The city must chart its own path in battling the city’s fifth wave of Covid-19, University of Hong Kong microbiologist Yuen Kwok-yung has said.

Yuen Kwok-yung.
Yuen Kwok-yung. Photo: RTHK screenshot via Facebook.

Addressing reporters after inspecting an elderly home as the coronavirus spreads through 710 of the city’s 1,041 care facilities, the microbiologist said conducting citywide testing has been proven to be very effective in mainland China.

However, mainland authorities have far more surveillance and monitoring technologies at their disposal than in Hong Kong, he said. The issue may undermine Hong Kong’s ability to follow a mainland-style universal testing with a city in full lockdown.

More gathering restrictions needed

“The mainland has a lot of facial recognition, a lot of CCTV monitor[ing]. They have a lot of organisations in each housing estate and in each street. They have a very strong ability to contact trace and the health code, but Hong Kong has none of these,” Yuen said. “So Hong Kong needs to chart its own path and decide when it’s best to do what we decided to do.”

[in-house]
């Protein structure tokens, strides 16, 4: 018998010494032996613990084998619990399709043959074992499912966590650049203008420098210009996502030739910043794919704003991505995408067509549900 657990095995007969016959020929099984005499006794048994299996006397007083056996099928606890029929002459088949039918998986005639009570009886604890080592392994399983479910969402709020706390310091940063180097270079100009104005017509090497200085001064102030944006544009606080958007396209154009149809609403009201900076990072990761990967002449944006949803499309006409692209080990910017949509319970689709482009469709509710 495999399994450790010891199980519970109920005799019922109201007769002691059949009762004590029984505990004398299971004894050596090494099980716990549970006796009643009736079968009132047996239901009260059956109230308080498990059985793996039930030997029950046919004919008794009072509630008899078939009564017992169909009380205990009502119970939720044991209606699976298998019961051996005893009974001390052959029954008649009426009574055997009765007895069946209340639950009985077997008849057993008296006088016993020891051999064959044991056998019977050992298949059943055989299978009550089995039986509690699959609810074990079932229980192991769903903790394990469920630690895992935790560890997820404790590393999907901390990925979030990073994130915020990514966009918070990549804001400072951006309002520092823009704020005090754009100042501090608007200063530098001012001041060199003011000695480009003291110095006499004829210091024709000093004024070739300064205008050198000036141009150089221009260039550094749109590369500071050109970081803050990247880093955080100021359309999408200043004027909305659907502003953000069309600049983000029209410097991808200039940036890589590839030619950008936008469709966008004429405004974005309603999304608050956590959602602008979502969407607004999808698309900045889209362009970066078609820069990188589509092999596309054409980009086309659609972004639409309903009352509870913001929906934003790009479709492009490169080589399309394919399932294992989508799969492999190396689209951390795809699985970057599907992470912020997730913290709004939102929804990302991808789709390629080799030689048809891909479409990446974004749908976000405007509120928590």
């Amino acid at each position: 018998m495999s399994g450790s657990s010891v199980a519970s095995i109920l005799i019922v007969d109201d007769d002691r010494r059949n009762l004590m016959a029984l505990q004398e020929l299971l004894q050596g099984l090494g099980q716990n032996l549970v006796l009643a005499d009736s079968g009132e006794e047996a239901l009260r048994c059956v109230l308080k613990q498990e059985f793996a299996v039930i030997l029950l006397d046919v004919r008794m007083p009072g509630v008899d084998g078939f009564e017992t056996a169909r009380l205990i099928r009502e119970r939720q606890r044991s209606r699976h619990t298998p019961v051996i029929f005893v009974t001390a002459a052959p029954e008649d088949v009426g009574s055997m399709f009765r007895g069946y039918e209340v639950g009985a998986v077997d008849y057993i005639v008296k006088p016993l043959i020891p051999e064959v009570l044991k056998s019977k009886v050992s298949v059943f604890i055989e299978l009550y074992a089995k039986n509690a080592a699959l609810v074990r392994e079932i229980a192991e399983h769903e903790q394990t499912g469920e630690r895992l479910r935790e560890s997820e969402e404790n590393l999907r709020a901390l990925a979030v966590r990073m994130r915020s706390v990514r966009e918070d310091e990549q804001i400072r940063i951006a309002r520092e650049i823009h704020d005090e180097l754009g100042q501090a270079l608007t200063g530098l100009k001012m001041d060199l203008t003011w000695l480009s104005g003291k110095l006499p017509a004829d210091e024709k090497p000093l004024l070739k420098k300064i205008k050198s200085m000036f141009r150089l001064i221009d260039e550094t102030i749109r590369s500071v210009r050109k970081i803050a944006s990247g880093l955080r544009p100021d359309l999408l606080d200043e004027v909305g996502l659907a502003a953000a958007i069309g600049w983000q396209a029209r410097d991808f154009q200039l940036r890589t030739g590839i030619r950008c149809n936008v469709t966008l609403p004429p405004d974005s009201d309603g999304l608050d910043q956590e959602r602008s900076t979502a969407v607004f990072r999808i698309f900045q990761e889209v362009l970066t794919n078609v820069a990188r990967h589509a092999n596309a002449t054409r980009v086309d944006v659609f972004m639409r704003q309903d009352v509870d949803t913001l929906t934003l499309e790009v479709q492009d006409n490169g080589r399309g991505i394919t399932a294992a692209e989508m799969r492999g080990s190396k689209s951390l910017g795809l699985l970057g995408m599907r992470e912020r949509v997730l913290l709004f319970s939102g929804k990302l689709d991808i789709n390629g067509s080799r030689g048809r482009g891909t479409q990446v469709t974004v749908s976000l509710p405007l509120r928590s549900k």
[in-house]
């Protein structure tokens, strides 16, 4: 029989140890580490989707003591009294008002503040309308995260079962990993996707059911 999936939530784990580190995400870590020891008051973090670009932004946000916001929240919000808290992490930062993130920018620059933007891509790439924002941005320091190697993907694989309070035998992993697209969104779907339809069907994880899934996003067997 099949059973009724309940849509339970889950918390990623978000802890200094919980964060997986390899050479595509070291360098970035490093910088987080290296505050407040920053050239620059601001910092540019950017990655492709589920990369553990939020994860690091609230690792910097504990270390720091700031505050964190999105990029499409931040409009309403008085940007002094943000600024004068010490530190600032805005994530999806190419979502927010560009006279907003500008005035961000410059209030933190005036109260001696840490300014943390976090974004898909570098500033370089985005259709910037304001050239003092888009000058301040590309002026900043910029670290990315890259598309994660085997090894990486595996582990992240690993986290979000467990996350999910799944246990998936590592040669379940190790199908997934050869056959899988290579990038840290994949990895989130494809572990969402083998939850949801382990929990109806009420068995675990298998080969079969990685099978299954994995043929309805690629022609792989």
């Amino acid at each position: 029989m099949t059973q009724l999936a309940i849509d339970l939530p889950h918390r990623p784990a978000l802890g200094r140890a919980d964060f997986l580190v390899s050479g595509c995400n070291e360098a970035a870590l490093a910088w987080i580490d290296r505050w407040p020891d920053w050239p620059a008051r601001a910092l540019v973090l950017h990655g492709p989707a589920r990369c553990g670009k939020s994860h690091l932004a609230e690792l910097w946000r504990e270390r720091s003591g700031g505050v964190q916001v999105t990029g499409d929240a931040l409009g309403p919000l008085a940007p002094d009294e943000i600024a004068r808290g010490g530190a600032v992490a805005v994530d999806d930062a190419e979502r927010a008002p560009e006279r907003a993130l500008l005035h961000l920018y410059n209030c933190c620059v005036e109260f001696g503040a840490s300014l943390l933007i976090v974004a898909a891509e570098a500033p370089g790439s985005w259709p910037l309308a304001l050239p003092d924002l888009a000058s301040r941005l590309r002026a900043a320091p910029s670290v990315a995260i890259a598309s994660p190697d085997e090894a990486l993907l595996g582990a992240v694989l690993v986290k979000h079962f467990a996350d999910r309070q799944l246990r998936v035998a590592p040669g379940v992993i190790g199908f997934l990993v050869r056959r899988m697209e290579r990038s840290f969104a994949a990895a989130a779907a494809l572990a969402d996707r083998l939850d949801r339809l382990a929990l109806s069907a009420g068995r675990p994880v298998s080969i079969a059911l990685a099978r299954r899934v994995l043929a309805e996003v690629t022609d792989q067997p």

The city may require all its residents to be tested for Covid-19, but it needs sufficient isolation facilities to place those who test positive, along with their close contacts.

The effect of universal testing “will be very low” if cases remain as high as 50,000 a day, Yuen said. It would be better to do so after increasing measures to restrict social distancing and if transmissions slowed to several hundred a day, he said.

“The question is not when the peak is reached, but whether it will come back down,” he added.

Hong Kong recorded 56,827 cases on Thursday and 1,358 deaths at hospitals. The number of new infections has increased by 74 per cent in three days.

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Selina Cheng is a Hong Kong journalist who previously worked with HK01, Quartz and AFP Beijing. She also covered the Umbrella Movement for AP and reported for a newspaper in France. Selina has studied investigative reporting at the Columbia Journalism School.